Concert Review - Clutch

I had just sat through three opening bands. I had just to wait an interminable amount of time between the last band and the band I paid to see. I had worked fourteen hours the day before, slept for five, then worked nine more before coming to the venue. I hadn't eaten in nine and a half hours. I was in no mood for bullshit.

After three cuts from “Strange Cousins of the West,” Neil Fallon approached the microphone, and not allowing for suspense, stated simply that Clutch was going to play two more new ones…and then the entire self-titles album.

So what followed was the entirety of Clutch's eponymous album, from one end to the other. Now, I like that album. I do. Honest. But against the balance of Clutch's entire catalog, there are things I would rather hear.

I loathe the current trend among musicians who have decided that the best course for their live show is to play one album from start to finish. I have seen this before (Iron Maiden: "Matter of Life and Death,") and it can be remarkably awful. There are few albums that I, or any music fan, enjoy all of. "Back in Black" and "Peace Sells..." come to mind, and right now that's all I can come up with.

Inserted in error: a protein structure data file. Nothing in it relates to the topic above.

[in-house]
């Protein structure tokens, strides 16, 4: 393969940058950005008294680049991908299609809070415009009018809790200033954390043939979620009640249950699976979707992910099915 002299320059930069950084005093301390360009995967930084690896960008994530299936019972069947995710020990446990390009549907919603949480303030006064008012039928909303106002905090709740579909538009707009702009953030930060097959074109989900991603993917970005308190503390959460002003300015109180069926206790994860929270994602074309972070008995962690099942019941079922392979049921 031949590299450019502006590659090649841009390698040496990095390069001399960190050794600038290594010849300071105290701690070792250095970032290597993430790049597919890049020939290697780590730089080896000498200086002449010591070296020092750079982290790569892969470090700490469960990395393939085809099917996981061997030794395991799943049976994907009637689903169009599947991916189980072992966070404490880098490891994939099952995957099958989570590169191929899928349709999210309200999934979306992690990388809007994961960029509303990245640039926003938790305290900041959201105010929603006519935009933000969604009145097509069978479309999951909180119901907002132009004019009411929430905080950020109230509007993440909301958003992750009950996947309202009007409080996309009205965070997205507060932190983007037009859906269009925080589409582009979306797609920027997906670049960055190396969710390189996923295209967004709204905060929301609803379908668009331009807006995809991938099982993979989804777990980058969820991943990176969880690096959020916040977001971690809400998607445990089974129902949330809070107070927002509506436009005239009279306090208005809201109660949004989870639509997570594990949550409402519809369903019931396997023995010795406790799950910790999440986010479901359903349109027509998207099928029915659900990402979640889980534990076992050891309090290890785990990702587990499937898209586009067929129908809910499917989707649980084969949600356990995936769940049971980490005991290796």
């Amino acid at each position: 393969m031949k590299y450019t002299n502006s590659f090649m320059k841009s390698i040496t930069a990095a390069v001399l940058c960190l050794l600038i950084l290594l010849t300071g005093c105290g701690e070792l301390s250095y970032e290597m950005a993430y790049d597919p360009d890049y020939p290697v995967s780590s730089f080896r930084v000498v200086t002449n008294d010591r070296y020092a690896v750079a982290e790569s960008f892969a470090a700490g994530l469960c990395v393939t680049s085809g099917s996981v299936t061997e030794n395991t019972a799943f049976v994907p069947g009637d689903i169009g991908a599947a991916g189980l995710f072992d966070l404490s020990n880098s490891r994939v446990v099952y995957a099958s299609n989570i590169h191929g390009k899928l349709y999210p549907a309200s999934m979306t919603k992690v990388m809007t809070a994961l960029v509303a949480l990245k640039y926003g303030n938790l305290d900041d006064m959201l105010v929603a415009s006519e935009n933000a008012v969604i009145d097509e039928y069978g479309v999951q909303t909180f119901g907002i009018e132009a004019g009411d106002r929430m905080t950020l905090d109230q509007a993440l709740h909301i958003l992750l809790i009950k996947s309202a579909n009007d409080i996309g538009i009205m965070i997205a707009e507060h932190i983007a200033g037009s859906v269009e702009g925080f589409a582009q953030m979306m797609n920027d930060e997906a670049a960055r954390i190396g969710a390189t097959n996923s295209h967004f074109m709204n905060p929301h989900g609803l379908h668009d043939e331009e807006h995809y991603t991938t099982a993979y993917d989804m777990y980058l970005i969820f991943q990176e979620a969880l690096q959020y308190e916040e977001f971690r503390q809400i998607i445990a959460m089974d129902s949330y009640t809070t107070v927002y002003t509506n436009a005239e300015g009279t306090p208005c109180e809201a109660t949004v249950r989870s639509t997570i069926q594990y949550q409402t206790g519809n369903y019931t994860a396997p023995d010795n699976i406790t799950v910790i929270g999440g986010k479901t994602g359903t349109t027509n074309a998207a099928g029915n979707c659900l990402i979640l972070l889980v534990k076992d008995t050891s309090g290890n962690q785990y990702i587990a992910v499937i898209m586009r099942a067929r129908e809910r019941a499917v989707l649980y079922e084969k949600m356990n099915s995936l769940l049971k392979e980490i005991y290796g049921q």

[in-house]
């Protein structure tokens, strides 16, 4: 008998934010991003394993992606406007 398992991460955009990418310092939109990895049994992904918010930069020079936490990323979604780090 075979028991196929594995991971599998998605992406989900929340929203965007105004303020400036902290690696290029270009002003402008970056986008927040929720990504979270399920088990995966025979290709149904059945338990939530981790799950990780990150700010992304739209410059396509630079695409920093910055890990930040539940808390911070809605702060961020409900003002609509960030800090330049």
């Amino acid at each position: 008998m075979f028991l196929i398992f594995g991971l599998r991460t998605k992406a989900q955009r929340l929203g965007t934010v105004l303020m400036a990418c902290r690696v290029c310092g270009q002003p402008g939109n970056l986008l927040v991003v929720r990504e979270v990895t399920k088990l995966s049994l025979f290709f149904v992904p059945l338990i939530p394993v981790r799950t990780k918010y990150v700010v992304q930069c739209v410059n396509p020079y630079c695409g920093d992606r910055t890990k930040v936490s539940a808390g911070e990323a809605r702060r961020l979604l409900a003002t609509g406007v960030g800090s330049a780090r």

There were enough good times to be had in the first half of that album, as "Big News I" played in to "Big News II," "Rock and Roll Outlaw," so on and so forth. In the back of my head, there was one song I was guaranteed to hear that could have saved the whole show. I hadn't seen Clutch play "Animal Farm" in a little over five years, since the "Blast Tyrant" tour. It had been woefully absent from their set list for half a decade, and yet was the hallmark of so much of their early career.

And they played it flat. The song requires a certain unbridled passion to play effectively, and Neil Fallon didn't (maybe doesn't?) have it. It was a disappointment of the highest order, as they looked like a band going through the motions of a song they didn't really want to play.

After that, I mentally ran through the rest of the album. There was no great songs left to be played, and I didn't feel like sitting through a probable long jamming session for the last three tracks. I did something then that I never thought I would have to do at a Clutch show. I walked away.

Clutch, you make me shake my head. Less than a week ago, I declared one of your albums the best album of the decade. As the recent years have worn on, you have turned yourself into a less fiery beast, catering to a different audience and a different persona. Have the years of constant, non-stop touring, so admirable in their time, worn you down? Has a lack of the recognition you so deserved dulled your resolve?

Next time, I'll check the set list from someone else who's seen the tour before I buy a ticket.

Side note: The Doomriders opened, and didn’t blow me away, but weren’t bad. There’s potential there.

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